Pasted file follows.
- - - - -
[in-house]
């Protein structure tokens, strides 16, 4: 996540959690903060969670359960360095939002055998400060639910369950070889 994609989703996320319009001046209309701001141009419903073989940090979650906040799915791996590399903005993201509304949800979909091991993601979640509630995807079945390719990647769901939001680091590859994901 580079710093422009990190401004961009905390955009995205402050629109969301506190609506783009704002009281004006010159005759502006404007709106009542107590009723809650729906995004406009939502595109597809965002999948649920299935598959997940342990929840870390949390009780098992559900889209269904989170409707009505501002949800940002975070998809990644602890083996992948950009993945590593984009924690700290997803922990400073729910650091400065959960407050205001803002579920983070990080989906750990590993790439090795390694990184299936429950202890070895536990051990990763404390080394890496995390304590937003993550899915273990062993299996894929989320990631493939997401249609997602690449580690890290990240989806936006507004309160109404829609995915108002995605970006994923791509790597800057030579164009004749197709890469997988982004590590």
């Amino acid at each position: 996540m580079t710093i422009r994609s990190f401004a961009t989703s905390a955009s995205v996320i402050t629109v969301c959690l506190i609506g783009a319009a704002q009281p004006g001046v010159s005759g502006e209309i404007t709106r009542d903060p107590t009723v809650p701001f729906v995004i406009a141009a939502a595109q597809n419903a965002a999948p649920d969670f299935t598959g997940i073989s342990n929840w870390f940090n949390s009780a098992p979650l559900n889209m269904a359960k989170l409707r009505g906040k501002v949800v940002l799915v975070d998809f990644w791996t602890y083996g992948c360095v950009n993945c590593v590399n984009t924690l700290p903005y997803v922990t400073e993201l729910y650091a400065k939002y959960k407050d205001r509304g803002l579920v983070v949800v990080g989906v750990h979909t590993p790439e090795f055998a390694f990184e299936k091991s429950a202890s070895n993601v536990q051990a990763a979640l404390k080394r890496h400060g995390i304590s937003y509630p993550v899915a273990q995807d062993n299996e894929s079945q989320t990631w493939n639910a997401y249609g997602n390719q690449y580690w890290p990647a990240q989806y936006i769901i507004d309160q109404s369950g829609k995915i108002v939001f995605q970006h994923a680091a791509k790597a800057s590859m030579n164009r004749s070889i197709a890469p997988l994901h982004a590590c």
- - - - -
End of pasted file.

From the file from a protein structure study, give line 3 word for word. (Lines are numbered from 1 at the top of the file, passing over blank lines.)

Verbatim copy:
């Amino acid at each position: 996540m580079t710093i422009r994609s990190f401004a961009t989703s905390a955009s995205v996320i402050t629109v969301c959690l506190i609506g783009a319009a704002q009281p004006g001046v010159s005759g502006e209309i404007t709106r009542d903060p107590t009723v809650p701001f729906v995004i406009a141009a939502a595109q597809n419903a965002a999948p649920d969670f299935t598959g997940i073989s342990n929840w870390f940090n949390s009780a098992p979650l559900n889209m269904a359960k989170l409707r009505g906040k501002v949800v940002l799915v975070d998809f990644w791996t602890y083996g992948c360095v950009n993945c590593v590399n984009t924690l700290p903005y997803v922990t400073e993201l729910y650091a400065k939002y959960k407050d205001r509304g803002l579920v983070v949800v990080g989906v750990h979909t590993p790439e090795f055998a390694f990184e299936k091991s429950a202890s070895n993601v536990q051990a990763a979640l404390k080394r890496h400060g995390i304590s937003y509630p993550v899915a273990q995807d062993n299996e894929s079945q989320t990631w493939n639910a997401y249609g997602n390719q690449y580690w890290p990647a990240q989806y936006i769901i507004d309160q109404s369950g829609k995915i108002v939001f995605q970006h994923a680091a791509k790597a800057s590859m030579n164009r004749s070889i197709a890469p997988l994901h982004a590590c």